Institutional investors often include risky investments like distressed debt and initial public offerings (IPOs) in their portfolios. High-risk investments such as these come with the possibility of large returns. At the same time, investors should keep in mind that they could lose these investments completely, which is why the riskiest assets are typically reserved for institutional investors with very large portfolios.
As with any investment, IPOs are never guaranteed. Even successful companies, like Blue Apron, have had IPOs completely fail. While IPOs can earn you a lot of money, it is best to be cautious before you invest. The following are some key points to consider before participating in an IPO:
- A strong broker is a good sign.
As you consider a company about to undergo an IPO, pay close attention to the underwriters of these transactions. Companies that work with any of the larger investment banks are generally safer bets. While these large investment banks have certainly helped launch failures in the past, quality brokerages signal a certain level of trust in the company’s success. Smaller brokerages may underwrite any company, so their backing does not mean nearly as much as a company that is underwritten by Goldman Sachs, for example.
Note that large brokerage firms typically will not allow you to participate in an IPO as your first investment. IPOs are generally only available to established investors with high net worth. However, this is not always true with smaller boutique brokers, so that could be a way in if you do not have an established history.
2. Objective data is hard to find.
You will want to get as much objective data on companies about to go public as possible. However, private companies typically do not have a lot of analysts combing through their finances, so this information can be difficult to find. The prospectus will have a lot of financial information about the company, but this document is ultimately written by the company itself and thus not an unbiased source of information.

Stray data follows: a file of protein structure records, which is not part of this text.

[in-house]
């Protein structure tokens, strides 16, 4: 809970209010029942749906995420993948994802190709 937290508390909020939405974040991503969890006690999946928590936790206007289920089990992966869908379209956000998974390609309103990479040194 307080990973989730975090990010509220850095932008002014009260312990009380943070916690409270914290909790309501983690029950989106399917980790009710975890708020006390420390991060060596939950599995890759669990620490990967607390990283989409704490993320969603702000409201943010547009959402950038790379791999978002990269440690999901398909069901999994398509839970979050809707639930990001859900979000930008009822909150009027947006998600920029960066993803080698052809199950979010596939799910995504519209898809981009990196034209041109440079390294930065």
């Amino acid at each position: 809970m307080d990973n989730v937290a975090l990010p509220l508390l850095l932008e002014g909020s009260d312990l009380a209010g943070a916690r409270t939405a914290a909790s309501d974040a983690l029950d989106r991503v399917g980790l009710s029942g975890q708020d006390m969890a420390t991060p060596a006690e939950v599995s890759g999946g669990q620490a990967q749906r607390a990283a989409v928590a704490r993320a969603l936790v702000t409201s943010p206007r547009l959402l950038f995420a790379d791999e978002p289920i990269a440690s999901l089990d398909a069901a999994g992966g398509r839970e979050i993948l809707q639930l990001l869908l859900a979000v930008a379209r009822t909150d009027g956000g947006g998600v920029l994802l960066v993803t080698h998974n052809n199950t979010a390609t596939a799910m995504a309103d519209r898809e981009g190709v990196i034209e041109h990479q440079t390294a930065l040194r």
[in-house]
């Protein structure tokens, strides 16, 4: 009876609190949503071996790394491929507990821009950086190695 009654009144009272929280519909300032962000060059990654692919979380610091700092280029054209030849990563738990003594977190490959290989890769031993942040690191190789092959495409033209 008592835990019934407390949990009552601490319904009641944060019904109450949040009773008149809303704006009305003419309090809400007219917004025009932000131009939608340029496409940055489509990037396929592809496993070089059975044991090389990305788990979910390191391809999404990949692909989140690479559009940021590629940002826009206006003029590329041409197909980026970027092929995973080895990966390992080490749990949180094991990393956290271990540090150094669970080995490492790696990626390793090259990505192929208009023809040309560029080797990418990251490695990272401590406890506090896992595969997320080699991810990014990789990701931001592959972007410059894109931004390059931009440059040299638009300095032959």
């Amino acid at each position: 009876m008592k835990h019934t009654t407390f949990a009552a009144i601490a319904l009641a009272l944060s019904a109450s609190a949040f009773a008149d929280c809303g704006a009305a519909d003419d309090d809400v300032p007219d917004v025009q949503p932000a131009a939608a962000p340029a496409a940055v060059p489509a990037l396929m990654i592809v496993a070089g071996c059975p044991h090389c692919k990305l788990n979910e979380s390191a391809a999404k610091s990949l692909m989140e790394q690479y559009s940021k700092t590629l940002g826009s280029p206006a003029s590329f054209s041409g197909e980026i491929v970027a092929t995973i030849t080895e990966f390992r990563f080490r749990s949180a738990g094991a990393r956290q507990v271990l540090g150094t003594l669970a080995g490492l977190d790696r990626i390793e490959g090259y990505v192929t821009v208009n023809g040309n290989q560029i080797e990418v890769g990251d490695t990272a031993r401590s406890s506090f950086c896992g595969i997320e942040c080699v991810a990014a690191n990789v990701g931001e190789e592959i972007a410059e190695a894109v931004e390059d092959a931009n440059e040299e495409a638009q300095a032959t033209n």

Turn to the Internet to see if you can find any more objective data about the company and its competitors. You should also do some research about the target company’s industry. Even if objective information is nearly impossible to find, every little bit provides critical insight and will help you make the best investment decision. You may be surprised by how quickly you find out that a company’s prospects have been exaggerated.
3. The end of the lock-up period is telling.
The underwriters of the IPO and company insiders enter a legally binding contract called the lock-up period, which prevents trade for a period of three to 24 months. Investors often wait until the end of the lock-up period to act on their IPO stock. If you notice that none of the insiders sell their stock when the period ends, you should take this as a sign of stability for the investment and the company itself.
Unfortunately, there is no way to tell if insiders would rather sell during the lock-up period since they are legally prohibited from doing so. Waiting for the period to end is a good strategy since, in the end, a worthy investment will remain so after this timeframe expires.
4. The prospectus is a necessary read.
The prospectus for a company needs to be read with a critical eye since it is written from a biased standpoint. However, this does not mean that you should ignore the prospectus altogether. While the document itself is dry reading, it will help you frame the risks and opportunities presented by the IPO as well as understand what the company plans to do with the money raised by the IPO.
As a general rule, using IPO money to repay loans or buy equity from private investors is a bad sign since it indicates that the company cannot pay debts without issuing stock. However, if the money is going toward research, marketing, or company expansion, that indicates a healthier place for the company and the potential for increased profits in the future. Also, pay close attention to the earnings outlook. If a company overpromises, that is a bad sign.
5. Be skeptical before investing.
Because IPOs generally do not provide much reliable information, you should always approach an IPO with a generous amount of caution, especially if it is being pitched to you by a broker. While brokers may try to push an IPO as a great deal, always ask questions. For instance, why is there an excess of stock if the deal is so great?
Also, it is important to keep in mind that individual investors only rarely get access to shares of an IPO for a highly respected company. Brokers tend to save these stocks for their star clients, making it difficult for anyone else to access them. Even if you do get access to an IPO from a respectable company, remember that this still comes with many risks that the average stock does not have.